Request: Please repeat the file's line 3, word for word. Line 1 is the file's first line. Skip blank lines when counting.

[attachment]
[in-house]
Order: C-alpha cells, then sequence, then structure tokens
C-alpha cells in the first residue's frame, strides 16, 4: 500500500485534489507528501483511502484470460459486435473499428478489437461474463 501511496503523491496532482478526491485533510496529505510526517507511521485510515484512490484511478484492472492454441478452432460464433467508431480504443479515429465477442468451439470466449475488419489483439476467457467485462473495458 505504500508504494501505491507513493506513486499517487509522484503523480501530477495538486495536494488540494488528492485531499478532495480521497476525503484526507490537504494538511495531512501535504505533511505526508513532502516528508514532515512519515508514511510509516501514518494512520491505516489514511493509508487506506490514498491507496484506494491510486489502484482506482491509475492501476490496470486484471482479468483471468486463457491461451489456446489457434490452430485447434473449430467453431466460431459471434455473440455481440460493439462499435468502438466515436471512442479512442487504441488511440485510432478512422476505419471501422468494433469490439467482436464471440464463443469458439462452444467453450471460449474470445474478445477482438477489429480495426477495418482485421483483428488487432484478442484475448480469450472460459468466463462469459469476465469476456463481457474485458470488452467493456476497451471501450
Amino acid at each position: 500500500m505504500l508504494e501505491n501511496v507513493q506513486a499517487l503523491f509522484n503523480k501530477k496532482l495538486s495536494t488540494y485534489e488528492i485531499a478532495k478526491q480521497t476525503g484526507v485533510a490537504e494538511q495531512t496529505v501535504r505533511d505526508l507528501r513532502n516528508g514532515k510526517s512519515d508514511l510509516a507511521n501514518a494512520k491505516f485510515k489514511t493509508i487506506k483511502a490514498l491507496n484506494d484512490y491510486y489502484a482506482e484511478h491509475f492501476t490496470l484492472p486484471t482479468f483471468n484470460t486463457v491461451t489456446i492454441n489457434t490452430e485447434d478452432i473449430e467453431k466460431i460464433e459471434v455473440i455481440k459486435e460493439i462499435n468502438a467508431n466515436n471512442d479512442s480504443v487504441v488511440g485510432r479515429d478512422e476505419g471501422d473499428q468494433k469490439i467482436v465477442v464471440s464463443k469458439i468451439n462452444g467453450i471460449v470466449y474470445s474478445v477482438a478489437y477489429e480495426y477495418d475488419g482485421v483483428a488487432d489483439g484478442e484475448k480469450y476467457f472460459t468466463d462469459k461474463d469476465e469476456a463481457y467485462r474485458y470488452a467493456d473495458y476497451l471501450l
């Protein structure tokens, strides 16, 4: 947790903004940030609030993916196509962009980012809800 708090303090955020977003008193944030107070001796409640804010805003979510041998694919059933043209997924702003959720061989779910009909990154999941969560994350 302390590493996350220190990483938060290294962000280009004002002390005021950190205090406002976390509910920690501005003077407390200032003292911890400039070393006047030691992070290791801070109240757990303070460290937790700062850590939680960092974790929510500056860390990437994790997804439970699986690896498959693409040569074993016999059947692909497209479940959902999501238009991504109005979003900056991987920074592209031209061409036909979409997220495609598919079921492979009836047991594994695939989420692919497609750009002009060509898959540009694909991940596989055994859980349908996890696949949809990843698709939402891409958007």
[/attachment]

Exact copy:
C-alpha cells in the first residue's frame, strides 16, 4: 500500500485534489507528501483511502484470460459486435473499428478489437461474463 501511496503523491496532482478526491485533510496529505510526517507511521485510515484512490484511478484492472492454441478452432460464433467508431480504443479515429465477442468451439470466449475488419489483439476467457467485462473495458 505504500508504494501505491507513493506513486499517487509522484503523480501530477495538486495536494488540494488528492485531499478532495480521497476525503484526507490537504494538511495531512501535504505533511505526508513532502516528508514532515512519515508514511510509516501514518494512520491505516489514511493509508487506506490514498491507496484506494491510486489502484482506482491509475492501476490496470486484471482479468483471468486463457491461451489456446489457434490452430485447434473449430467453431466460431459471434455473440455481440460493439462499435468502438466515436471512442479512442487504441488511440485510432478512422476505419471501422468494433469490439467482436464471440464463443469458439462452444467453450471460449474470445474478445477482438477489429480495426477495418482485421483483428488487432484478442484475448480469450472460459468466463462469459469476465469476456463481457474485458470488452467493456476497451471501450